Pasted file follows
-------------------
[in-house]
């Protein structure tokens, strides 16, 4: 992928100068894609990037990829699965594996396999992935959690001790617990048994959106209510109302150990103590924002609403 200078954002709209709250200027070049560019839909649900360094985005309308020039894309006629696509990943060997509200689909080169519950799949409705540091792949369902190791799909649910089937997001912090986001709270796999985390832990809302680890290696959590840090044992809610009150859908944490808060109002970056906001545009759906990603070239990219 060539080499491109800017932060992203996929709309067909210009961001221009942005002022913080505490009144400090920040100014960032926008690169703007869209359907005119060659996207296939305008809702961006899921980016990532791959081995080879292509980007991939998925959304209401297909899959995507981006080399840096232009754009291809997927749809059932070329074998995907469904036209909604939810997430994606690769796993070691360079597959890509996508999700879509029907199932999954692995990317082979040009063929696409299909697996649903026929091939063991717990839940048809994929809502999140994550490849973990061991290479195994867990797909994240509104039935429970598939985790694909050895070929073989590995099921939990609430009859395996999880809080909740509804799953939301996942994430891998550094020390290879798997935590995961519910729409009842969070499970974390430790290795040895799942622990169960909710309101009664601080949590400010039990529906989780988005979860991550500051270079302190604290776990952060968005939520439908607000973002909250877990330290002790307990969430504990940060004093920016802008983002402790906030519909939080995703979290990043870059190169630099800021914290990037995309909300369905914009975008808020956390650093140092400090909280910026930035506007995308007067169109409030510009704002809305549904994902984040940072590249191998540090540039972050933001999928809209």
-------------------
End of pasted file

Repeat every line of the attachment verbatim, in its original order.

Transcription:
[in-house]
């Protein structure tokens, strides 16, 4: 992928100068894609990037990829699965594996396999992935959690001790617990048994959106209510109302150990103590924002609403 200078954002709209709250200027070049560019839909649900360094985005309308020039894309006629696509990943060997509200689909080169519950799949409705540091792949369902190791799909649910089937997001912090986001709270796999985390832990809302680890290696959590840090044992809610009150859908944490808060109002970056906001545009759906990603070239990219 060539080499491109800017932060992203996929709309067909210009961001221009942005002022913080505490009144400090920040100014960032926008690169703007869209359907005119060659996207296939305008809702961006899921980016990532791959081995080879292509980007991939998925959304209401297909899959995507981006080399840096232009754009291809997927749809059932070329074998995907469904036209909604939810997430994606690769796993070691360079597959890509996508999700879509029907199932999954692995990317082979040009063929696409299909697996649903026929091939063991717990839940048809994929809502999140994550490849973990061991290479195994867990797909994240509104039935429970598939985790694909050895070929073989590995099921939990609430009859395996999880809080909740509804799953939301996942994430891998550094020390290879798997935590995961519910729409009842969070499970974390430790290795040895799942622990169960909710309101009664601080949590400010039990529906989780988005979860991550500051270079302190604290776990952060968005939520439908607000973002909250877990330290002790307990969430504990940060004093920016802008983002402790906030519909939080995703979290990043870059190169630099800021914290990037995309909300369905914009975008808020956390650093140092400090909280910026930035506007995308007067169109409030510009704002809305549904994902984040940072590249191998540090540039972050933001999928809209």